How to get the most from your 60D EOS Canon
Use it often and always have a tripod and back up SD-Cards and Batteries.
The 60D is sadly not full-framed as is the 5D Mark ii, however, it is a much better investment than the much more expensive 7D. The camera is professional, the one I got came with a great lens and a really handy kit. I also got a Manfrotto tripod, which is one of the most excellent tripods I've had the opportunity to use.
I have had the great opportunity to use a variety of cameras in my work, and I really enjoy the 60D. It's no RED camera, it's not as clear as film, but it's far from as grainy as a Rebel T3i and much easier to light. If in a perfect world I could choose, I would pick the Mark ii 5D, but the 60D wasn't what I would call a "compromise." It was a fantastic purchase, and a great investment. I can shoot clear solid documentary work and it's fantastic for narrative and music videos.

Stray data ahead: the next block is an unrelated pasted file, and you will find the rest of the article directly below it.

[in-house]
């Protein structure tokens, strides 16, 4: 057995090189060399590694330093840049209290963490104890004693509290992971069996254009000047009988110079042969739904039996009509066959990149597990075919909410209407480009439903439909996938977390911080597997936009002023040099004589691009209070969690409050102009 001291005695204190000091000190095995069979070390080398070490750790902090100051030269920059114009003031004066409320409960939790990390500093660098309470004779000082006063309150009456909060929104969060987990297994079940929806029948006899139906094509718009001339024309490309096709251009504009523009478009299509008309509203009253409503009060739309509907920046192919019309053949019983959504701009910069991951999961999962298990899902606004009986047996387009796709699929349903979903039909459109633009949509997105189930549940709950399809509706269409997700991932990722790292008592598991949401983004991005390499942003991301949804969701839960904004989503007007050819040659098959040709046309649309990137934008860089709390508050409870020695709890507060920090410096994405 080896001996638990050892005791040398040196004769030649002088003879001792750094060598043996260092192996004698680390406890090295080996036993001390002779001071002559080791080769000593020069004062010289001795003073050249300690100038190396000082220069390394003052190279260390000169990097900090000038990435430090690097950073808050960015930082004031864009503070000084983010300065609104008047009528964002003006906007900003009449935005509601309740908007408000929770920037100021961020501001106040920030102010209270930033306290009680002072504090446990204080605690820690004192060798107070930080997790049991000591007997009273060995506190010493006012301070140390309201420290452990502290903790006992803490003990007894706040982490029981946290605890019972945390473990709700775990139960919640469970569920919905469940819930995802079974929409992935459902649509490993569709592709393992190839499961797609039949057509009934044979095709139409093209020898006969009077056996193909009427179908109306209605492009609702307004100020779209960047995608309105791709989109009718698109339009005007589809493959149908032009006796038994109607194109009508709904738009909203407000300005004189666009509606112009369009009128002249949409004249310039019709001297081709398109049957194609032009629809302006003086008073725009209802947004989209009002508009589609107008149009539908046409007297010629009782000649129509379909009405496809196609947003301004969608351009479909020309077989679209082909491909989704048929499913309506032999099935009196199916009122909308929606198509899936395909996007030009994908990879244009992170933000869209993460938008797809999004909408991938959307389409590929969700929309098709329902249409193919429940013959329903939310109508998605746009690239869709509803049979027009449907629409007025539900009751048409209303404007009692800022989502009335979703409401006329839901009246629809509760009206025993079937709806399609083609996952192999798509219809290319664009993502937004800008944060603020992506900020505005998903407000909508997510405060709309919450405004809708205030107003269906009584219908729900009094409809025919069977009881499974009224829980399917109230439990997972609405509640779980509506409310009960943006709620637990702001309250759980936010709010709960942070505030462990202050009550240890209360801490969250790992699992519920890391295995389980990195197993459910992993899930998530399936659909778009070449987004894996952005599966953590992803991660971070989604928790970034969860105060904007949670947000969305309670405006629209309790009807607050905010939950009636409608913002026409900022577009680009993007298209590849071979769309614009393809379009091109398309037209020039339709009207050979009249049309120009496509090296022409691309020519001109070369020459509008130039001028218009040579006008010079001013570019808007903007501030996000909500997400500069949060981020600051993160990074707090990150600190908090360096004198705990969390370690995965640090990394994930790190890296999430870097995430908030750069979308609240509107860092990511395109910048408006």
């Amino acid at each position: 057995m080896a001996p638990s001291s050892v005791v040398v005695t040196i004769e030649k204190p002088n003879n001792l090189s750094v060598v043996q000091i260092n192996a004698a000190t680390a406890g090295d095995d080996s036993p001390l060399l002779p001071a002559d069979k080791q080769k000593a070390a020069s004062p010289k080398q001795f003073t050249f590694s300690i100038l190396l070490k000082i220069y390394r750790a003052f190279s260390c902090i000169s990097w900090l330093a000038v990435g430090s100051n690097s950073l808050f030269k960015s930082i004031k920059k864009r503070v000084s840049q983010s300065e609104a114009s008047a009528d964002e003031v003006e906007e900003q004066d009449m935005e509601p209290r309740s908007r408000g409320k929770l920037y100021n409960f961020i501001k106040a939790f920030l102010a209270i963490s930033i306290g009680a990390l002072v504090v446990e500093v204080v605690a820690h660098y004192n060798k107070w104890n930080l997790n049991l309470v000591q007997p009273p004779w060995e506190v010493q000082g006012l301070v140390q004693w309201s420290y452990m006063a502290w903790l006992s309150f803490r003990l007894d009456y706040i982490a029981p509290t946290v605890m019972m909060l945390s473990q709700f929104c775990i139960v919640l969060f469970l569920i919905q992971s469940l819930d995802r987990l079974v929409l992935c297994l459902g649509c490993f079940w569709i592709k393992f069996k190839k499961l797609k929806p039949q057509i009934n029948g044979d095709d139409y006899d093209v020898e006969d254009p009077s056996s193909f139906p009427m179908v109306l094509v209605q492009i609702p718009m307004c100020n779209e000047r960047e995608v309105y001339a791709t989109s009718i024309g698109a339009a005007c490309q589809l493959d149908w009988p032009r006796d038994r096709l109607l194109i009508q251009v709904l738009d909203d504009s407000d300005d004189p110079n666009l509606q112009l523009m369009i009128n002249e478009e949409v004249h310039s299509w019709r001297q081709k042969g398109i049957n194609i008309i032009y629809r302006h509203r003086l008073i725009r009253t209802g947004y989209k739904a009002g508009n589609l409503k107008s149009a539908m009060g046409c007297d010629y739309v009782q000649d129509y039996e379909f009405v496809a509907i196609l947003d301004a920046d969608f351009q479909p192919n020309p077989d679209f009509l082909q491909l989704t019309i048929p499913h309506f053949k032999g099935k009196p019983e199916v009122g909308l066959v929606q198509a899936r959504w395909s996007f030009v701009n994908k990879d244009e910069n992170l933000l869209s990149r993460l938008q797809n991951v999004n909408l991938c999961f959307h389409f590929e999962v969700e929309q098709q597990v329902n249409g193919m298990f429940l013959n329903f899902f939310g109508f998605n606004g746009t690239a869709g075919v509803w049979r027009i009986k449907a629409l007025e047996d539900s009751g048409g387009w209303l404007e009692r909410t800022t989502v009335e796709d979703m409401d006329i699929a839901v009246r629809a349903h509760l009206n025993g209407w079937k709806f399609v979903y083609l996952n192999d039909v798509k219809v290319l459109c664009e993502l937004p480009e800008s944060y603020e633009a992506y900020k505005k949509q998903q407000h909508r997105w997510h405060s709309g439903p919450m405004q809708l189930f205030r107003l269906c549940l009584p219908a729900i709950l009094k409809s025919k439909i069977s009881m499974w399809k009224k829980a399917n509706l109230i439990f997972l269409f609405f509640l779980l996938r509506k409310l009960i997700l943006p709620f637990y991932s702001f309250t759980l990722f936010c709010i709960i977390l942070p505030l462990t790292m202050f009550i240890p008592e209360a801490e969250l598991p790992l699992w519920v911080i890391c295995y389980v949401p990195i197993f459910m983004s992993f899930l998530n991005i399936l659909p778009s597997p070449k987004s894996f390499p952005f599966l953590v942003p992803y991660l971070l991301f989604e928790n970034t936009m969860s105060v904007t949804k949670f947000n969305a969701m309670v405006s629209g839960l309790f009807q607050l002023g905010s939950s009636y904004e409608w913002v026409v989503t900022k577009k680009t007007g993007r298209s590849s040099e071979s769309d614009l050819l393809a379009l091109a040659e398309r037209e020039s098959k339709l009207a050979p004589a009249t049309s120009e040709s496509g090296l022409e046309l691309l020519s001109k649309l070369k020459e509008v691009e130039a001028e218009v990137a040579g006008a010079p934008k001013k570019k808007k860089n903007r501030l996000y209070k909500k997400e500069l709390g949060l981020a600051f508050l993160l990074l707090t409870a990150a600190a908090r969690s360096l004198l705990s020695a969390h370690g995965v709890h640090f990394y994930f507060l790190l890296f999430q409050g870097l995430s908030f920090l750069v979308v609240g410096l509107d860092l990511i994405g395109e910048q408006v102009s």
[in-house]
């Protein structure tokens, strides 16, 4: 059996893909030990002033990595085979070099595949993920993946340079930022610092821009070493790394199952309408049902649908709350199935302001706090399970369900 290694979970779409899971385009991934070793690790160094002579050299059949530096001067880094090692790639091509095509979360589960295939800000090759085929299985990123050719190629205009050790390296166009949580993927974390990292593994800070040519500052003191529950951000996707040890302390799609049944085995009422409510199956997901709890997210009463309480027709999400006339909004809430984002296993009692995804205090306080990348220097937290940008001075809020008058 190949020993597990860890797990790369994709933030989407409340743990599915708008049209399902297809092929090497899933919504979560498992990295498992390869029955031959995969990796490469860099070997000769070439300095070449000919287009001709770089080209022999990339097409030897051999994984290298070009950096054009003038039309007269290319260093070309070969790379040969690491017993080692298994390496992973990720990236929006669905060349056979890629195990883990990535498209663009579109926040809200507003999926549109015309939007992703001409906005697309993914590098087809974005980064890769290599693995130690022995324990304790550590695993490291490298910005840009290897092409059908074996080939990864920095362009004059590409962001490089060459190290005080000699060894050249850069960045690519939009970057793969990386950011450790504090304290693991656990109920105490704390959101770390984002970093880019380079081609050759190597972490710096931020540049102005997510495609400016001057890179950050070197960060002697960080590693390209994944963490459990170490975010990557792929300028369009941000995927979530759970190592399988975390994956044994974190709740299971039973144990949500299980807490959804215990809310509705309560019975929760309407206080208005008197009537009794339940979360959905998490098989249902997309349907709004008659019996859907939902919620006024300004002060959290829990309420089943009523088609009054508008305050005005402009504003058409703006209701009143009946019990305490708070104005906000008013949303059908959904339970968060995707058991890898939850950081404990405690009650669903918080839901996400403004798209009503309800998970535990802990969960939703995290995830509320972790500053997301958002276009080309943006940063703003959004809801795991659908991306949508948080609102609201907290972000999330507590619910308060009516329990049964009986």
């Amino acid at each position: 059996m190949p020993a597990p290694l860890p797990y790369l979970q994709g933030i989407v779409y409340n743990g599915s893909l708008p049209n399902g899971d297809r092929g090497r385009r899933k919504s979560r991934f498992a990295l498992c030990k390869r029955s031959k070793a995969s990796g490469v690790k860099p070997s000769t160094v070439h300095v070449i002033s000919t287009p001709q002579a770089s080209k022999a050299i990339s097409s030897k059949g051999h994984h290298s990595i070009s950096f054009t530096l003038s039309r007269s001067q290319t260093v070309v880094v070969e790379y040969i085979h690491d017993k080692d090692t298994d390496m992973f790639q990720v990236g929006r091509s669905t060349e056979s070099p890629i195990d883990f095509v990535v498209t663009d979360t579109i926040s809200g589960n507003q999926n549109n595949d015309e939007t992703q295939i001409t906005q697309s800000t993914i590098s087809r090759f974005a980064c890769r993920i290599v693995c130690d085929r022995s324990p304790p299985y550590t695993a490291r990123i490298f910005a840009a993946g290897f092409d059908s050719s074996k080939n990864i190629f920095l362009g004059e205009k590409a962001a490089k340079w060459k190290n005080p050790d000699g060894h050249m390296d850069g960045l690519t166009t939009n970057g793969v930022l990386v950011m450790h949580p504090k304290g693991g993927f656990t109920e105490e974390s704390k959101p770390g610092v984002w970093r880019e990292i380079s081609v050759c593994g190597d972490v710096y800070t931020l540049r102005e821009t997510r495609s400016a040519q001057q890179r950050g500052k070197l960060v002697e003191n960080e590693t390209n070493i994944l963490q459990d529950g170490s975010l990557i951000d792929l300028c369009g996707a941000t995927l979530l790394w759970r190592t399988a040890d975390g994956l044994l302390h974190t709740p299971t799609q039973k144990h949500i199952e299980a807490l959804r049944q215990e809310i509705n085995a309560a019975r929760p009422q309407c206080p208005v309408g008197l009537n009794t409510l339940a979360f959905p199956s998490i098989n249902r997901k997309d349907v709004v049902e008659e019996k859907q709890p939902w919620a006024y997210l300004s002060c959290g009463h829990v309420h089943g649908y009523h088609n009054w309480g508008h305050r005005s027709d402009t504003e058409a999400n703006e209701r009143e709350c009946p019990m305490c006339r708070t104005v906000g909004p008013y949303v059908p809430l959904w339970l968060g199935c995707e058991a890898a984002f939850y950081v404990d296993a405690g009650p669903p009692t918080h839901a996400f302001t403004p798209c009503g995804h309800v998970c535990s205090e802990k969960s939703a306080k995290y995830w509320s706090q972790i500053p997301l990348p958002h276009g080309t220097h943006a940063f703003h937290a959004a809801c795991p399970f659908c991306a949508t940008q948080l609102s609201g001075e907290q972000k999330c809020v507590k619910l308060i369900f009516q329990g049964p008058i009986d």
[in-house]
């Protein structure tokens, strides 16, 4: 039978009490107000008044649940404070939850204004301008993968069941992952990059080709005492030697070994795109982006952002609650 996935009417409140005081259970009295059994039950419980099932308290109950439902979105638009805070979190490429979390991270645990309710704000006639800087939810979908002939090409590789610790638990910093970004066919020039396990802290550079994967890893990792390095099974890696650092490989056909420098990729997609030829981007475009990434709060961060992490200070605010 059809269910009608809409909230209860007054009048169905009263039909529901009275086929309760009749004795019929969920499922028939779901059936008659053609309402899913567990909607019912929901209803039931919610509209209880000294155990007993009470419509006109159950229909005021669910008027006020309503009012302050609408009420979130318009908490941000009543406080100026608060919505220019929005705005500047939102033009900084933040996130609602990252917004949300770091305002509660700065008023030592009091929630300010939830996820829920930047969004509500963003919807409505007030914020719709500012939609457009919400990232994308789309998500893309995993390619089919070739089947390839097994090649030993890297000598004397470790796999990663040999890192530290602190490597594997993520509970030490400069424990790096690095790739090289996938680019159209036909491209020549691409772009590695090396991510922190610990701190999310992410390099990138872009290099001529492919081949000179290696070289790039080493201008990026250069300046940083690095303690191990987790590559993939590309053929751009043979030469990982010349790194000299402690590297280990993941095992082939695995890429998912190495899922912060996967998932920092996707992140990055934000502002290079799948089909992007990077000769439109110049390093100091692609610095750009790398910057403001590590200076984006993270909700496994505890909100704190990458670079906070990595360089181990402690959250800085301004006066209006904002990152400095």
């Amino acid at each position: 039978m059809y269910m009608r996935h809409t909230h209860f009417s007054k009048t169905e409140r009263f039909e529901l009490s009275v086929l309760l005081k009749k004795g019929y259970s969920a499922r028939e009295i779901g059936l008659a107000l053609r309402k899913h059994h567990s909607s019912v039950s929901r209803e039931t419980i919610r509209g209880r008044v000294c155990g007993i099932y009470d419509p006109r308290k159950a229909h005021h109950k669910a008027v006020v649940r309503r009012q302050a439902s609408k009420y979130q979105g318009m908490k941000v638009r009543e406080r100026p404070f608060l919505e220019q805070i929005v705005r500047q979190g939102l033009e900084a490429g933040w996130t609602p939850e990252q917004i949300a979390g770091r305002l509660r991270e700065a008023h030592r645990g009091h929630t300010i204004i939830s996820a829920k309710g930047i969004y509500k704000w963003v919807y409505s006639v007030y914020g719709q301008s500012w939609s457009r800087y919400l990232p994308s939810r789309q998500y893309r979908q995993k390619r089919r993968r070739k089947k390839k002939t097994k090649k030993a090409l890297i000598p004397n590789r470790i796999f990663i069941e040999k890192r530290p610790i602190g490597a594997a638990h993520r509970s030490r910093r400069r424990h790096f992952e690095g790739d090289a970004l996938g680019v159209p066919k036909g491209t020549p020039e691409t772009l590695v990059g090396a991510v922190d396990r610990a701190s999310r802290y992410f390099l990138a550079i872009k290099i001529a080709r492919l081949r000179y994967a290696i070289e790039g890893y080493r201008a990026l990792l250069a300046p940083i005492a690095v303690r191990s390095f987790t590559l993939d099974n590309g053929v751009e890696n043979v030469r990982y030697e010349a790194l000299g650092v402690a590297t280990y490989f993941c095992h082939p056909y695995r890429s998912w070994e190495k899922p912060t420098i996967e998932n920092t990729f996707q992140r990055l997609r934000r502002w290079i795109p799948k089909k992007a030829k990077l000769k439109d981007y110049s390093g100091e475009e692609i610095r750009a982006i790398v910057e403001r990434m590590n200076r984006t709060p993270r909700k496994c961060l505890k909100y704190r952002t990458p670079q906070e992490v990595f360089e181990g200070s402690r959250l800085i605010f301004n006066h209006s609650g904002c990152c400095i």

I always go with Canon over Nikon. As everyone knows Nikon is fantastic for still photography, but Canon is the king of video. JVC is also quite amazing. When working for companies in videography, at least in South Carolina, it is common for the companies to supply you with your own camera, and that tends to be a high-tech JVC. And everything is better than Fujifilm.
The Canon 60D takes great photos, has an awesome pull-focus, is very steady, and takes superb video.
The Canon's are also way better for documentary work because the physical presence of the camera doesn't make people as uncomfortable as the big hulky cameras. People get nervous in interviews no matter what, but if they're more used to the size of something, the small cameras, then they're less likely to shift personalities when you hit record. I found this very useful when dealing with people who were incredibly camera-shy.